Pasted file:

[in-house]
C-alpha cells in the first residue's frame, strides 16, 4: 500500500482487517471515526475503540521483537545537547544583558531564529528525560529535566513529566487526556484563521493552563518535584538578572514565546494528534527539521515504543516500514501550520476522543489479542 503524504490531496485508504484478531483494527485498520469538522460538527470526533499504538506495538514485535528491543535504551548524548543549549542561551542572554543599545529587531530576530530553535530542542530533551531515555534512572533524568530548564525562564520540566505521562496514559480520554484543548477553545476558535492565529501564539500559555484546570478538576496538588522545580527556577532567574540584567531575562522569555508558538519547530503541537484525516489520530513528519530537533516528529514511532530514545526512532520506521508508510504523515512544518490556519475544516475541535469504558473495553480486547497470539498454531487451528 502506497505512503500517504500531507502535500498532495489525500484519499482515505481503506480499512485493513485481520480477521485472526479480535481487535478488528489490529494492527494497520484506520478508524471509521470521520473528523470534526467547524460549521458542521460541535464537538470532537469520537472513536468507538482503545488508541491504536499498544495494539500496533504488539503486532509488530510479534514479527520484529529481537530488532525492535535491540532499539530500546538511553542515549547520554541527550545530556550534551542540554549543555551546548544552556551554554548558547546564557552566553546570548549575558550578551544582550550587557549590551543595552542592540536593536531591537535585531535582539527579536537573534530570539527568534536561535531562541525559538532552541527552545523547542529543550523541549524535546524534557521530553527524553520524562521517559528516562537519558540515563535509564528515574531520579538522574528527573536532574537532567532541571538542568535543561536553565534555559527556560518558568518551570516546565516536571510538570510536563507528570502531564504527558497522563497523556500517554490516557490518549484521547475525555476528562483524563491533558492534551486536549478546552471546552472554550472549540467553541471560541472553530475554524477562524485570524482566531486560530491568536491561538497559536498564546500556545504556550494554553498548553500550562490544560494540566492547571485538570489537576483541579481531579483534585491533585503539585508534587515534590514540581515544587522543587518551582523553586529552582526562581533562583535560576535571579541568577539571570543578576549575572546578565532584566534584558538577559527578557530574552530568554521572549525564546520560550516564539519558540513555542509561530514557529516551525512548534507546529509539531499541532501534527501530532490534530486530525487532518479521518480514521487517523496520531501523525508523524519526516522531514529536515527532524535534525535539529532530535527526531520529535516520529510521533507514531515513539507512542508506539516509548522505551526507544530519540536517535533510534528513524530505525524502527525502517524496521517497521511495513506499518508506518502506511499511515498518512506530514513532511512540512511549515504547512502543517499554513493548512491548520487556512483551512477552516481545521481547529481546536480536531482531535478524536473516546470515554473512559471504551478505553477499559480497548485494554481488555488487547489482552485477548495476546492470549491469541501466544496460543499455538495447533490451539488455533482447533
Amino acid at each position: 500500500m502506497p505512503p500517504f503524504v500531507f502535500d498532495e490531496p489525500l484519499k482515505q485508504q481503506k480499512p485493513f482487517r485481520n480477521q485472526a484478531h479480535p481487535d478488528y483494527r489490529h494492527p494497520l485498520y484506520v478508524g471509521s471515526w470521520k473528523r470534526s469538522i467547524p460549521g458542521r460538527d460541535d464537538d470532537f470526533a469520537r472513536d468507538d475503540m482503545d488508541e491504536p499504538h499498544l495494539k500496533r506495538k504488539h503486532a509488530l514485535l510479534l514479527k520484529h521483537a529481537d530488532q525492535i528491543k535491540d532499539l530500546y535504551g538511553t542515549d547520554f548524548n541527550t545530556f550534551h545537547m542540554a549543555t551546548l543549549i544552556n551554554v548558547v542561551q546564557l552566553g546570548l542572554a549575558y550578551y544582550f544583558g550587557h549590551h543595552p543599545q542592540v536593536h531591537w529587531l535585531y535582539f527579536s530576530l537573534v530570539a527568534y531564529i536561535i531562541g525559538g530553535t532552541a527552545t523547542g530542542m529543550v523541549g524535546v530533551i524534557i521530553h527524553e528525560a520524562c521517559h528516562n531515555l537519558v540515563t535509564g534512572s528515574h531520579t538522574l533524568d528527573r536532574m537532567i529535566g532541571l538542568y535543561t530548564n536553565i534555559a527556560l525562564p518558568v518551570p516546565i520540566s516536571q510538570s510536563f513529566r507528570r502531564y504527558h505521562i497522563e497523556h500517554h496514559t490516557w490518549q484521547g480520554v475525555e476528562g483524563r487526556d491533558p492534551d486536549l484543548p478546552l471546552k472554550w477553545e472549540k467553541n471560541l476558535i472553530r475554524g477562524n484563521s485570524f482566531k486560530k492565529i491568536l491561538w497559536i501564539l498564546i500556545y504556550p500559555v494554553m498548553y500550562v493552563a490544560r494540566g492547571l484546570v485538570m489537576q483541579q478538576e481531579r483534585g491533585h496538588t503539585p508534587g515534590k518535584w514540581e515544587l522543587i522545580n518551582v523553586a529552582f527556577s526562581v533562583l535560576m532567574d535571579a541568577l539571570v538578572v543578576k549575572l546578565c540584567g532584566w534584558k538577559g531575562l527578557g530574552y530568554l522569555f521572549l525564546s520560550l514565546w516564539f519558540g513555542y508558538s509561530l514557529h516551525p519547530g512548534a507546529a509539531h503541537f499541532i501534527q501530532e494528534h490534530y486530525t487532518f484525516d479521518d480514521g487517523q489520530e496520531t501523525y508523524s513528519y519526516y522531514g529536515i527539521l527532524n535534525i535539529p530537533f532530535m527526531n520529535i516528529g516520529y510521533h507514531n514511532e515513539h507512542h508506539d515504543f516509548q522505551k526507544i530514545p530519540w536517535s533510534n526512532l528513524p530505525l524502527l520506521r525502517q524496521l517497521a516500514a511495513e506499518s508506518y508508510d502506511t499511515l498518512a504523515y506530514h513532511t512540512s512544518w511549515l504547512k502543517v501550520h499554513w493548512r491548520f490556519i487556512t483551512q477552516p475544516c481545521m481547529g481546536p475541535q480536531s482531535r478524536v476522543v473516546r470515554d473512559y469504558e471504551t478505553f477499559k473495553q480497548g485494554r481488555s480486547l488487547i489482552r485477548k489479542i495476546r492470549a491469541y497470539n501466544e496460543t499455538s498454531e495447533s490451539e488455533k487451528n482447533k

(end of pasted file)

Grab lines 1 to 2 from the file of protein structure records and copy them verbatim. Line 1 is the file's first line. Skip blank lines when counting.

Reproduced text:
[in-house]
C-alpha cells in the first residue's frame, strides 16, 4: 500500500482487517471515526475503540521483537545537547544583558531564529528525560529535566513529566487526556484563521493552563518535584538578572514565546494528534527539521515504543516500514501550520476522543489479542 503524504490531496485508504484478531483494527485498520469538522460538527470526533499504538506495538514485535528491543535504551548524548543549549542561551542572554543599545529587531530576530530553535530542542530533551531515555534512572533524568530548564525562564520540566505521562496514559480520554484543548477553545476558535492565529501564539500559555484546570478538576496538588522545580527556577532567574540584567531575562522569555508558538519547530503541537484525516489520530513528519530537533516528529514511532530514545526512532520506521508508510504523515512544518490556519475544516475541535469504558473495553480486547497470539498454531487451528 502506497505512503500517504500531507502535500498532495489525500484519499482515505481503506480499512485493513485481520480477521485472526479480535481487535478488528489490529494492527494497520484506520478508524471509521470521520473528523470534526467547524460549521458542521460541535464537538470532537469520537472513536468507538482503545488508541491504536499498544495494539500496533504488539503486532509488530510479534514479527520484529529481537530488532525492535535491540532499539530500546538511553542515549547520554541527550545530556550534551542540554549543555551546548544552556551554554548558547546564557552566553546570548549575558550578551544582550550587557549590551543595552542592540536593536531591537535585531535582539527579536537573534530570539527568534536561535531562541525559538532552541527552545523547542529543550523541549524535546524534557521530553527524553520524562521517559528516562537519558540515563535509564528515574531520579538522574528527573536532574537532567532541571538542568535543561536553565534555559527556560518558568518551570516546565516536571510538570510536563507528570502531564504527558497522563497523556500517554490516557490518549484521547475525555476528562483524563491533558492534551486536549478546552471546552472554550472549540467553541471560541472553530475554524477562524485570524482566531486560530491568536491561538497559536498564546500556545504556550494554553498548553500550562490544560494540566492547571485538570489537576483541579481531579483534585491533585503539585508534587515534590514540581515544587522543587518551582523553586529552582526562581533562583535560576535571579541568577539571570543578576549575572546578565532584566534584558538577559527578557530574552530568554521572549525564546520560550516564539519558540513555542509561530514557529516551525512548534507546529509539531499541532501534527501530532490534530486530525487532518479521518480514521487517523496520531501523525508523524519526516522531514529536515527532524535534525535539529532530535527526531520529535516520529510521533507514531515513539507512542508506539516509548522505551526507544530519540536517535533510534528513524530505525524502527525502517524496521517497521511495513506499518508506518502506511499511515498518512506530514513532511512540512511549515504547512502543517499554513493548512491548520487556512483551512477552516481545521481547529481546536480536531482531535478524536473516546470515554473512559471504551478505553477499559480497548485494554481488555488487547489482552485477548495476546492470549491469541501466544496460543499455538495447533490451539488455533482447533